Camera Shy

Has the right to privacy turned into a privilege?


Photo: Owen Hewitt

Students are expected to be camera ready, but is this standard fair to all?

At the start of pandemic school, students had the option to turn cameras on or off, but as we got deeper into the school year “Zoom etiquette” became less of an expectation and more of a requirement. On November 6, Director of the Upper School Ms. Pam McCarthy sent a reminder to the student body of the expectations for attending school remotely via Zoom. One of the requirements is having your camera on and being visible on-screen. But certain kinds of privilege can play a part in being able to be visible during class.

Ideally when students are in class remotely, they would be prepared to be on camera. However, that is not always possible. Teachers should take into consideration that everyone is not fortunate enough to have a private work space that allows them to be visible. For some students, their best available work space is their bed.

Due to the coronavirus pandemic, many adults are finding that it is safer to work from home, which can disrupt some students’ ability to be visible and participate in class due to other members of their household working remotely. According to a study by Stanford University, 42% of Americans are currently working from home, and According to the US census, 93% of American students are learning from home. A record number of Americans are working and learning remotely, which creates a lack of space in households that teachers should understand. Additionally, mental health issues have been on the rise in students who are participating in online learning and have made it quite difficult for some students to control their stress levels.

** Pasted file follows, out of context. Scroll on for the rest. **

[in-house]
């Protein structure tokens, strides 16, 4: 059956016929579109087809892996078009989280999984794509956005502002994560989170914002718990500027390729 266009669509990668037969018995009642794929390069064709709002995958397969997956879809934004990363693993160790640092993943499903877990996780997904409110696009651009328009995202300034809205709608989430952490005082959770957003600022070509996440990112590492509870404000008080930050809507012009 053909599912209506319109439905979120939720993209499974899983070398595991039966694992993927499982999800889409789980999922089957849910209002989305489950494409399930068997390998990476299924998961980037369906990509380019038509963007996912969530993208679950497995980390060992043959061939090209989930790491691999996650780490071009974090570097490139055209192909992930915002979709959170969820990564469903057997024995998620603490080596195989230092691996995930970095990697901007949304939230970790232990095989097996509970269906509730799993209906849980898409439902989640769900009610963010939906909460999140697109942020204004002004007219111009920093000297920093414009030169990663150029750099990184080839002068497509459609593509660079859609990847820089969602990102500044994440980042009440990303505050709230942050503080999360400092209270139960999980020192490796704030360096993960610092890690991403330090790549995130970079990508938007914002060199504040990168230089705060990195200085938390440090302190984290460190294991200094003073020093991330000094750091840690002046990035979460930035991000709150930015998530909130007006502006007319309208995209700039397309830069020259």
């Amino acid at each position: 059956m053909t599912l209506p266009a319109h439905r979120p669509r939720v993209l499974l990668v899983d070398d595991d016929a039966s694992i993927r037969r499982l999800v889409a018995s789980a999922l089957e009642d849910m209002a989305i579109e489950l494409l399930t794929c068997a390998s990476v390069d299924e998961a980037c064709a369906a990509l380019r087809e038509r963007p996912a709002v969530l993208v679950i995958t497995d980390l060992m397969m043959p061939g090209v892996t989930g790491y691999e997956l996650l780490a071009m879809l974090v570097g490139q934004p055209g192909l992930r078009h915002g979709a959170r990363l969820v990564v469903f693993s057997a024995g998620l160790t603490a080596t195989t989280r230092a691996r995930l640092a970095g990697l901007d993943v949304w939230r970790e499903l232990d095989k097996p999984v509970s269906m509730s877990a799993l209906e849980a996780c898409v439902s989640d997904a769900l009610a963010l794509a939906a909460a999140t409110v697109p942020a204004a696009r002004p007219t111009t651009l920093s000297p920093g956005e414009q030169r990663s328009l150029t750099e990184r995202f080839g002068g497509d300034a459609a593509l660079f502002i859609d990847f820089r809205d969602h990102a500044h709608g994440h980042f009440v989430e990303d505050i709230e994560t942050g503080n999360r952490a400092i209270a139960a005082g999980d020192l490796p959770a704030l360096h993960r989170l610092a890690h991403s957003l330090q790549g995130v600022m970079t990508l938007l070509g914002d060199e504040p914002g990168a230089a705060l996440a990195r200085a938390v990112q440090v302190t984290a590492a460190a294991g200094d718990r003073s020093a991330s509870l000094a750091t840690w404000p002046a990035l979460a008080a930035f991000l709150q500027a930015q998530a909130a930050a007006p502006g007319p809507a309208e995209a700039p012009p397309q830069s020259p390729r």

In these unprecedented times students have gone through an extreme amount of anxiety. According to the CDC, 9.1% of students suffer from social anxiety because of the drastic change in learning COVID-19 has caused, and rates of social anxiety will only continue to rise. Recently, there has been a demand for cameras being on during class, so that students can be seen by teachers and their in-person peers. The thought of being projected to the entire class can make a lot of people uncomfortable. Students have also been on their computers a lot recently and issues with technology are inevitable. Some students are not fortunate enough to have a source of technology that allows them to participate.

When being online for school students obviously need a form of technology, preferably a laptop. The school does provide computers and a tech office to help students with their technical difficulties, which is great. However, some students did not get their computers through the school and if something goes wrong with their computers the school may or may not be able to fix it. It is great that teachers are able to reach out and see if they can do anything to help fix their situation. However, sometimes students don’t have the funds to fix their cameras, so they should not feel the pressure of having cameras on nor feel like their grade will be lowered because of these difficulties. Teachers should understand that these rules for zoom are not feasible for everyone and these rules have transformed the right to privacy into a privilege.